You go see the rabbi because you think you might not be in love but you can’t get underneath it. You walk around thinking I’m in love or, god, maybe I’m not but I must be, and it’s eroding your sense of sun. You feel stiff with doubt, walk brittle with it. The rabbi has a reputation for seeing what most people can’t. At least that’s what the internet told you, and you’re willing to gamble. It’s medium raining but you don’t bring an umbrella because her office is close by, the second floor of a Park Slope brownstone, and you hate umbrellas.
Times have been excruciatingly superstitious. You’re attentive, afraid, can’t leave well enough alone. You’re well enough, but it’s not saying much. You alternate between staring into mirrors and avoiding them, sleeping with your feet facing the door or your feet facing the window. You’re looking for the answer directionally, meteorologically. You know it’s somewhere unspoken and unspeakable. You want to get underneath it.
It was at a friend’s birthday picnic where you crashed into love. She was eating a hot dog. Like an absolute story, those eyes. How she made even a t-shirt look assertive. Love the easy, the answer to an exact question, a marble, a message, kaleidoscopic. The world’s velocity, everything turned crimson and amber, deep breaths and sometimes a full stop, just holding. You wrote the longest letters then. Words so internal you became the envelope.
You curse your wet socks as you climb the soft stairs to the second floor. The rabbi is wearing a green sweater and a stern pair of earrings. She tells you to come in and sit down, asks you some questions and you answer them, but you are not much for words these days, and she can tell. That’s what she does, after all. Tell.
The rabbi has you close your eyes, and her tabby cat immediately jumps up into your lap. You need the healing, she needs the cat. Circle of need, you think, as blunt paws circle the tops of your thighs. You are ready for anything, you think. You are wide open. You nonverbally communicate this, as hard as you can, in the rabbi’s general direction. You sit for what feels like a long time in silence. Faintly, the smell of books and the whirr of a ceiling fan.
Finally, she asks you to open your eyes. The light hurts. The cat leaps off, quickly as she came. You look at the rabbi expectantly, because that’s the way you look much of the time right now. You are very open to this, she tells you. What else?, you ask too quickly, like the greedy words don’t hurt coming out of your mouth, like you’re not angry at no one. I think you need to consider the possibility that you’re not in love, she says. I think something might be going wrong.
True, there were moments you forgot what you needed. Times you were telling the wrong story entirely. Times when your imprecise hands and hers fumbled with the lights off, wildly missing all of the points. Times when the crying sounded like singing. Love the elaborate, the machine, vice grip, overgrowth. The two and a half times you abandoned one another completely, at least one of them smack in the middle of a sumptuous meal. The uneasy feeling of waking up against the cold window of a bus from New York to Washington, D.C., forgetting which way was going and which way was coming from.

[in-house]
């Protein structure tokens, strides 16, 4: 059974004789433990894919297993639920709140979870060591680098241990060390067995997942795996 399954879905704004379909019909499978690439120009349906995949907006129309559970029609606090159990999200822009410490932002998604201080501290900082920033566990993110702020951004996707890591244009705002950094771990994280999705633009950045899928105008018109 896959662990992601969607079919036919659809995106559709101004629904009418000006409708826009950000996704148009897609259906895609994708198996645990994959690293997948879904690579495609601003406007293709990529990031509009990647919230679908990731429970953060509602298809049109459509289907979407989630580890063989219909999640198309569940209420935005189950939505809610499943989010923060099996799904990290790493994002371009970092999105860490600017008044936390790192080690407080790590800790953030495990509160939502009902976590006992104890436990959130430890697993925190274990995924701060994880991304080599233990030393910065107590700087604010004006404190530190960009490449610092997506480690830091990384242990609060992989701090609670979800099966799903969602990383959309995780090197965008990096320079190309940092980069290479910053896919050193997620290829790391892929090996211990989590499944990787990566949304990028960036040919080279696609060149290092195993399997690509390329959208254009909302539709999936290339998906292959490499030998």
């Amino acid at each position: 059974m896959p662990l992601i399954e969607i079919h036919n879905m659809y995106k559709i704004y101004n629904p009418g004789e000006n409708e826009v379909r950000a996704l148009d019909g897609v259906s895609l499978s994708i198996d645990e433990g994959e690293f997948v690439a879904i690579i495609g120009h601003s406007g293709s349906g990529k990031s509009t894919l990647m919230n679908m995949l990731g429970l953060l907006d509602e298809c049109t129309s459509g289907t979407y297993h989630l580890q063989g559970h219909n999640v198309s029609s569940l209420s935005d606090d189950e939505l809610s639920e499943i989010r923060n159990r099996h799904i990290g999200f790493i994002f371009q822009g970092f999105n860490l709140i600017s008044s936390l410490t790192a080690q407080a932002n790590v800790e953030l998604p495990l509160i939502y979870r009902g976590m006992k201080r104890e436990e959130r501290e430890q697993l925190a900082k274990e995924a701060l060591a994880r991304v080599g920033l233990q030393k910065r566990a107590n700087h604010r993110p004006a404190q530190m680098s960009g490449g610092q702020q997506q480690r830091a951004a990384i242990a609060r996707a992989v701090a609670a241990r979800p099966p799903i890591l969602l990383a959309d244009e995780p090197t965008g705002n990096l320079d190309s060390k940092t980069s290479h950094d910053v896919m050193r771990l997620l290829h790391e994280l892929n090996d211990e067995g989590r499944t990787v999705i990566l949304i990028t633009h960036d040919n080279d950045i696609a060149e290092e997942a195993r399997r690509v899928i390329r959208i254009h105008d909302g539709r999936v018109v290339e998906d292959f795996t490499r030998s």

You walk home slowly. It’s not raining anymore. You don’t call anyone even though you feel like you must have something new to say. You remember an exercise someone taught you once, something about self-trust. In the exercise, you are supposed to lie in bed and ask yourself Am I comfortable? It’s a basic question, one you should be able to answer, even when you’re doubt-riddled. Is the blanket soft? What about the sheets? You used to sleep on a foam mat because it fit so easily in your tiny Brooklyn bedroom, but you sucked it up and bought a bed as soon as you met her. An adult who is falling so quickly in love should have her own bed, you thought.
It’s still good to have a bed. You like to think you would have bought yourself a bed regardless. When you get home, you take off your shoes and peel off your clothes and socks. Rain smell on your hair, still. You climb into your bed, thinking about nothing much except the height of your pillows. Am I comfortable? Am I comfortable? You ask the question several times into the growing darkness, almost surprised when no one else answers.
Temim Fruchter is in the MFA program at the University of Maryland. She believes in magic and in queer possibility. Co-founder of the Mount Pleasant Poetry Project, her chapbook, “I Wanted Just To Be Soft,” came out on Anomalous Press in April 2016. Her work has appeared in [PANK], Tupelo Quarterly, The Washington City Paper, New South, jmww, The Account, Tishman Review, and others.